We’ve been pretty vocal here at Short of the Week that there is a difference between a “festival film” and one made for online consumption. And, to be completely honest, Things Are Really Insane is the latter—a 20 minute character based drama about a woman dealing with a crisis in her family. But, despite those inherent limitations, director John Ross really captures something special here—a well-written and expertly performed portrait of an important juncture in someone’s life. While the title of the film alludes to some showy, “Lynch-ian” exercise in surrealism, the film is actually the opposite—a subtle, grounded take on someone’s life slowly unraveling.
Ross cites literary short stories as inspiration for the piece and the influence is clear. Much like the work of Raymond Carver, Salinger, and perhaps, as a modern example, Tom Perrotta, the film centers on an “average” protagonist at a seemingly arbitrary stretch of her life. She’s well off, attractive, and has a beautiful family—the embodiment of the suburban, American archetype. Yet, demons and complexity lie beneath the idyllic facade. If you were to just recount the plot of this film, it would come off as conventional, bland melodrama. However, Ross handles the subject-matter deftly, providing emotional and narrative insight to a common social issue. As Ross related via e-mail, “It was a subject I felt almost anyone could relate to on some level and was too often played for cheap thrills. I wanted to do it my way.”
Ross is right—unfaithful relationships are so often the product of cliché storytelling. You know, cheesy dialogue and performances that belong in soap operas. But, with Things Are Really Insane, Ross creates an engrossing exception to the norm. This is an incredibly well-crafted character drama that is both artistic and emotionally engaging. Visually, Ross knew he didn’t have the budget to really wow audiences with technical wizardry (i.e. no crane, dollies, or steadicam), so he grips his audience in more tried and true ways—through character, dialogue, and story. He also utilizes short, staccato scenes to punctuate the action. My favorite of such scenes is the one on the beach—the family’s outing ruined by a forceful, unbearable wind which serves as a metaphor for the storm that’s brewing emotionally. Amazingly, this moment was unscripted. Ross revealed, “The scene at the beach was written to be bright, sunny and serene. Then on the first day of shooting in Venice, the first AD, Zoe Wittock and I walked to the beach to check it out and discovered it was so windy we could barely walk. We thought we were going to have to scrap everything, but we had splurged on that permit and I was determined to shoot something, anything. So I asked for 15 minutes alone and wrote the scene that you see in the final version.”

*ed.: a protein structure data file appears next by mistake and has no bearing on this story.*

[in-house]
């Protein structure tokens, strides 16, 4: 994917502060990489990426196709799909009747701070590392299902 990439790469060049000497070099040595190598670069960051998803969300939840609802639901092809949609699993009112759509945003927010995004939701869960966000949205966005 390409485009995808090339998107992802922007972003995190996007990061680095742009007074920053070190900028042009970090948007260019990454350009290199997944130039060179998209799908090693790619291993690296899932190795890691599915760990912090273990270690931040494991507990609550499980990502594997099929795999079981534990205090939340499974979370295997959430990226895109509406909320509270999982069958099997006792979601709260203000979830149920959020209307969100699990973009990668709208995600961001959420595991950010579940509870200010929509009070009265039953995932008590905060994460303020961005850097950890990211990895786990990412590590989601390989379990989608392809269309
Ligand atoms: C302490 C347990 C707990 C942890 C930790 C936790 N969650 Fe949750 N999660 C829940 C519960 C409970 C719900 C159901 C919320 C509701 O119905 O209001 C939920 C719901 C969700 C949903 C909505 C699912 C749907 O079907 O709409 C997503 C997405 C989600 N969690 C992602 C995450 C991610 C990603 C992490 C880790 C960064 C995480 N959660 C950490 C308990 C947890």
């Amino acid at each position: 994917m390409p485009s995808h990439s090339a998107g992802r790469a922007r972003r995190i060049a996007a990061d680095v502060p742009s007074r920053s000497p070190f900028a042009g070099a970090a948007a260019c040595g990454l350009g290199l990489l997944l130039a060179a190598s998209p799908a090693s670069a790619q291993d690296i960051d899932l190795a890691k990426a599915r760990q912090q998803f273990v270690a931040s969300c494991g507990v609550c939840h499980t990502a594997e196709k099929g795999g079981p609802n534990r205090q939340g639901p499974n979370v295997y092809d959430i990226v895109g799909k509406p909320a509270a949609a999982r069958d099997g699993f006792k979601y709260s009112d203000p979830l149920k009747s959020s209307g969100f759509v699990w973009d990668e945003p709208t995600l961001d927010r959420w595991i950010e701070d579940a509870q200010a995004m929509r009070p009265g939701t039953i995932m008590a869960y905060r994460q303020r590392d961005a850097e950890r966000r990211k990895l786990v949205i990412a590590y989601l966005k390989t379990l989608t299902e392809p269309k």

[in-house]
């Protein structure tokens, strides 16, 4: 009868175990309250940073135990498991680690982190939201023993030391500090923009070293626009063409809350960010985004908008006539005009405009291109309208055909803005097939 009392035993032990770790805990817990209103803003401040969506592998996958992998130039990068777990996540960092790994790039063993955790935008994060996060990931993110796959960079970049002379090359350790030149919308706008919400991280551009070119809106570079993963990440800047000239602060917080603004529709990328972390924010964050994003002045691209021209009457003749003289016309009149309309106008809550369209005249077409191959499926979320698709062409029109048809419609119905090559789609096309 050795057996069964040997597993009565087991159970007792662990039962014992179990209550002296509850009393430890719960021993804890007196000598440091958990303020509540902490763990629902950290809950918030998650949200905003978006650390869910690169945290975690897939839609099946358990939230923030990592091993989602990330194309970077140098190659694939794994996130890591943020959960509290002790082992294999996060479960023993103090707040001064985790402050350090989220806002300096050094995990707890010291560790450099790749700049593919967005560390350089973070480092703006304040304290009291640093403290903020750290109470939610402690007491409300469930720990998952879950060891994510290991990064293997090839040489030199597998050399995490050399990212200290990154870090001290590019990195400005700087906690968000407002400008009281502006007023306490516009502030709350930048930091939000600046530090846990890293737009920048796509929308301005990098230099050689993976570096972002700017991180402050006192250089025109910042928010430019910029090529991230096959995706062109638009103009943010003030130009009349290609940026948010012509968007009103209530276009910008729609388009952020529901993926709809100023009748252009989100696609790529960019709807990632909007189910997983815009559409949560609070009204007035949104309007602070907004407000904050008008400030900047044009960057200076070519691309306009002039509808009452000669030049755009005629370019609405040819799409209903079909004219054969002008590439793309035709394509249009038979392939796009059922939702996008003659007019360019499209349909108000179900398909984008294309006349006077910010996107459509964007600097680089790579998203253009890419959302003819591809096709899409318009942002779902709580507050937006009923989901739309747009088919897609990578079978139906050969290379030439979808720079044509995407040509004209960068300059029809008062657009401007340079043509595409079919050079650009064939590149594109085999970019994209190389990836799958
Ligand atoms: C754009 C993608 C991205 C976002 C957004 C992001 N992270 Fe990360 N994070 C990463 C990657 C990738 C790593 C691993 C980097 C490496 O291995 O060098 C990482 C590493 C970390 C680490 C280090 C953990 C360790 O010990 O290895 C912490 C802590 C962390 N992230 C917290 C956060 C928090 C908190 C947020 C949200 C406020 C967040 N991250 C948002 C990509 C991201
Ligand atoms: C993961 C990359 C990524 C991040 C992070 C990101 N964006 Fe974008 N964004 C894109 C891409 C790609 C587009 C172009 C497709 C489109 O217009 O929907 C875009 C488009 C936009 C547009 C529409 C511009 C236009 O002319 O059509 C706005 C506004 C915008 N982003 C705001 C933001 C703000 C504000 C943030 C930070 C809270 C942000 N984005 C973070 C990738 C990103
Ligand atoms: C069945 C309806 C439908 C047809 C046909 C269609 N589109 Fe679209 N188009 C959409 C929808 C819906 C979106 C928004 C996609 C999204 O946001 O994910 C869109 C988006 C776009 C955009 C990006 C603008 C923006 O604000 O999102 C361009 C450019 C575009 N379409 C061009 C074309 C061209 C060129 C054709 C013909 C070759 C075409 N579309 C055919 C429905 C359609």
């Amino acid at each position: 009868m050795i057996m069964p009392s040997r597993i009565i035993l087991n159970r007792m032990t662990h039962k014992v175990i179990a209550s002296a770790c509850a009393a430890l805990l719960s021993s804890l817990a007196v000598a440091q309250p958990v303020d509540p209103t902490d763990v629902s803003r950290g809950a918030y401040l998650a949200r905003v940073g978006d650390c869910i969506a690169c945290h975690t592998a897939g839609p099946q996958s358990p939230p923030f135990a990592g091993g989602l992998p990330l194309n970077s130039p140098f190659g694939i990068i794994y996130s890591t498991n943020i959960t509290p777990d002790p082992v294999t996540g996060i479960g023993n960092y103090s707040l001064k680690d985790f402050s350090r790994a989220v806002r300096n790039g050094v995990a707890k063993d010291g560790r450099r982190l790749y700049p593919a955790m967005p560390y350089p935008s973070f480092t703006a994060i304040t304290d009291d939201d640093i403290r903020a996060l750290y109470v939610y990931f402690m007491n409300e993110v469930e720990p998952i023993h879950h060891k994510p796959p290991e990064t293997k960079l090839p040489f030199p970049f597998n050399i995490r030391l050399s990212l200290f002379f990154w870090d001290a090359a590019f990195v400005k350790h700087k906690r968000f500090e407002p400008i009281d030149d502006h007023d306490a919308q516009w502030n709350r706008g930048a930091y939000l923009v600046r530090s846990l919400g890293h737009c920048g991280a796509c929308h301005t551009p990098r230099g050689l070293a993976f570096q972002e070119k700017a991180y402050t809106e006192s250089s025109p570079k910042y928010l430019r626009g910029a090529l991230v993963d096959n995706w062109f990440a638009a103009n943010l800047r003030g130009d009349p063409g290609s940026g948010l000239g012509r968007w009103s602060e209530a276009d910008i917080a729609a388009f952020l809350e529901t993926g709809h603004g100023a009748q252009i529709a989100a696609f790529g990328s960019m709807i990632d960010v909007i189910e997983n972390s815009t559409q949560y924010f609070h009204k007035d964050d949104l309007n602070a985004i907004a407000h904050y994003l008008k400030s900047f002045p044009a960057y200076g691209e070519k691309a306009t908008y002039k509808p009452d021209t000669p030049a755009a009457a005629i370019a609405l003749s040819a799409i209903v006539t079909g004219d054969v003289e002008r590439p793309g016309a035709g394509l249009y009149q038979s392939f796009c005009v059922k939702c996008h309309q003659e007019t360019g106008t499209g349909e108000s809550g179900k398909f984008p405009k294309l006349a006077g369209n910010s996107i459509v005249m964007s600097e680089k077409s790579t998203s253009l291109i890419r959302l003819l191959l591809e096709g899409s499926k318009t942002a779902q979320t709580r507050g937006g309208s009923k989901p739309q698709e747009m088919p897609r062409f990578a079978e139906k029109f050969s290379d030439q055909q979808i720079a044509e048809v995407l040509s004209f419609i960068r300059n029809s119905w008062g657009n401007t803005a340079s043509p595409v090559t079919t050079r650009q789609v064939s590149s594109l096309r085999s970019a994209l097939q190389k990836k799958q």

All of the visual symbolism, of course, wouldn’t work if the film lacked strong performances. A character based film, after all, needs strong characters. Fortunately, through auditions Ross was able to bring together an impressive cast. Shawn Lockie is terrific as the protagonist, but even the child actors deliver excellent, natural performances throughout. Ross and company shot the film over the course of four days with a budget of about $8K (most of which went towards locations and permits).
Things Are Really Insane is a film that proves that any subject matter—even one as “done” as the cheating husband—can still be utilized to tell an interesting story. We watch with a sort of morbid fascination as a woman’s life becomes untethered. Lisa, our lead character, isn’t going insane. Rather, she’s forced to confront the fact that normalcy and comfort are slowly slipping away, and really, how terrifying that can be.
Needless to say, I’m excited to see Mr. Ross’s future work. He just finished writing a new thriller feature script and he’s hoping to produce another short soon. You can find out more about on his creative projects via his website, www.johnwilliamross.com